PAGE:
Danish orthography

Danish orthography is the system used to write the Danish language. The oldest preserved examples of written Danish are in the Runic alphabet, but by the end of the High Middle Ages the Runes had mostly been replaced by the Latin letters.

Danish currently uses a 29-letter Latin-script alphabet, identical to the Norwegian alphabet.


The Danish alphabet is based upon the Latin alphabet and has consisted of the following 29 letters since 1980 when W was separated from V.[1]

Letter Pronunciation Most common corresponding phonemes
A a [ˈɛˀ] /a/ or /aː/
B b [ˈpe̝ˀ] /b/
C c [ˈse̝ˀ] /k/ or /s/ (in foreign words)
D d [ˈte̝ˀ] /d/ or /ð/
E e [ˈe̝ˀ] /ə/, /eː/, /ɛ/ or /ɛː/
F f [ˈef] /f/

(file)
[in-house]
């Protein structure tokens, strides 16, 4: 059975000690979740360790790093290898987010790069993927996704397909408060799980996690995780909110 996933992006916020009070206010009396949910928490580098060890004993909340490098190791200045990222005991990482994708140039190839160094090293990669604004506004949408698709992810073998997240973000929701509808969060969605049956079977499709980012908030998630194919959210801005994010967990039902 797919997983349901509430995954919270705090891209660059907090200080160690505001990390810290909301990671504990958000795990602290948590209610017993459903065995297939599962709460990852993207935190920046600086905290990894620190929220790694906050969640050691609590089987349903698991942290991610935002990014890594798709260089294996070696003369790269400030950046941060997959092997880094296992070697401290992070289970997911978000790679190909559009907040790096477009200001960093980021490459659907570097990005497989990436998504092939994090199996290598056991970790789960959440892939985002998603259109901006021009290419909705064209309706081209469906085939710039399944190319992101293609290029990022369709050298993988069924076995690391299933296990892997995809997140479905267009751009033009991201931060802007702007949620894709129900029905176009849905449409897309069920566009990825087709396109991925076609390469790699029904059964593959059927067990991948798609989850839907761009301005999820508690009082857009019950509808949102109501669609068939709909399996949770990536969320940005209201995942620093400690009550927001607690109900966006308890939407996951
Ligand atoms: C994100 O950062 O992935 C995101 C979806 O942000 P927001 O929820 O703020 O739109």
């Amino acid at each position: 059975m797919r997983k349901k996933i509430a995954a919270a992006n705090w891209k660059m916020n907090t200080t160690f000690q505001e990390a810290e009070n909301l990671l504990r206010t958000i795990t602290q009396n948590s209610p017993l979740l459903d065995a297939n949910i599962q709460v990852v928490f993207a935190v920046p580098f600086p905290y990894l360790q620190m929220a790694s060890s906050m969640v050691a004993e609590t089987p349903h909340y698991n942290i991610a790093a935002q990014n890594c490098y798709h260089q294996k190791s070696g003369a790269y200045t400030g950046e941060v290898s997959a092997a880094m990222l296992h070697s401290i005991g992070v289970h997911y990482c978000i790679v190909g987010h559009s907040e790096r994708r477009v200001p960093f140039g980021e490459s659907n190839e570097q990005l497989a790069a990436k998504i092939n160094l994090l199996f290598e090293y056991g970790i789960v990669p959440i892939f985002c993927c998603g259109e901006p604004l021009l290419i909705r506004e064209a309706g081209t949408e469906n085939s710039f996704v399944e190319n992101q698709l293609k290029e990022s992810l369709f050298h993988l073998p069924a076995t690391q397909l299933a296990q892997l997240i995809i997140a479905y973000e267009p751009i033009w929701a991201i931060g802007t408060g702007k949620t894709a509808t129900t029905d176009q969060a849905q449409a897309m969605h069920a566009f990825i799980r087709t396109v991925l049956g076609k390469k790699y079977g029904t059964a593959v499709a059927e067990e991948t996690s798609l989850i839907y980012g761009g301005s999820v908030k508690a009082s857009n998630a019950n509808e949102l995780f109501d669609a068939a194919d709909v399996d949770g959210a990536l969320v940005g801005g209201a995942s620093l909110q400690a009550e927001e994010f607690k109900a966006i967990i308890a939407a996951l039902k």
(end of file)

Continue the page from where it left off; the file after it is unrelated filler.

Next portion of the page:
G g [ˈke̝ˀ] /ɡ/, /j/, /v/ or silent
H h [ˈhɔˀ] /h/, silent before other consonants
I i [ˈiˀ] /i/, /iː/ or /e/
J j [ˈjʌð] /j/
K k [ˈkʰɔˀ] /k/ or /ɡ/
L l [ˈel] /l/
M m [ˈem] /m/
N n [ˈen] /n/ or /ŋ/
O o [ˈoˀ] /o/, /oː/ or /ɔ/
P p [ˈpʰe̝ˀ] /p/ or /b/
Q q [ˈkʰuˀ] /k/
R r [ˈɛɐ̯] /ʁ/ or silent
S s [ˈes] /s/
T t [ˈtsʰe̝ˀ] /t/ or /d/
U u [ˈuˀ] /u/, /uː/ or /o/
V v [ˈve̝ˀ] /v/
W w [ˈtʌpl̩ˌve̝ˀ] /v/
X x [ˈeks] /ks/, /s/
Y y [ˈyˀ] /y/, /yː/ or /ø/
Z z [ˈset] /s/
Æ æ [ˈeˀ] /ɛ/ or /ɛː/
Ø ø [ˈøˀ] /ø/, /œ/, /øː/ or /œː/
Å å [ˈɔˀ] /ɔ/ or /ɔː/
  • /p, t, k/, /pʰ, tsʰ, kʰ/ and /ʁ/ are often transcribed with ⟨b, d, ɡ⟩, ⟨p, t, k⟩ and ⟨r⟩ even though the first set is voiceless, the second one is aspirated and the rhotic is uvular, not alveolar.
  • In monomorphematic words vowels are usually short before two or more consonants + e.
  • Vowels are usually long before a single consonant + e.
  • In two consecutive vowels the stressed vowel is always long and the unstressed is always short.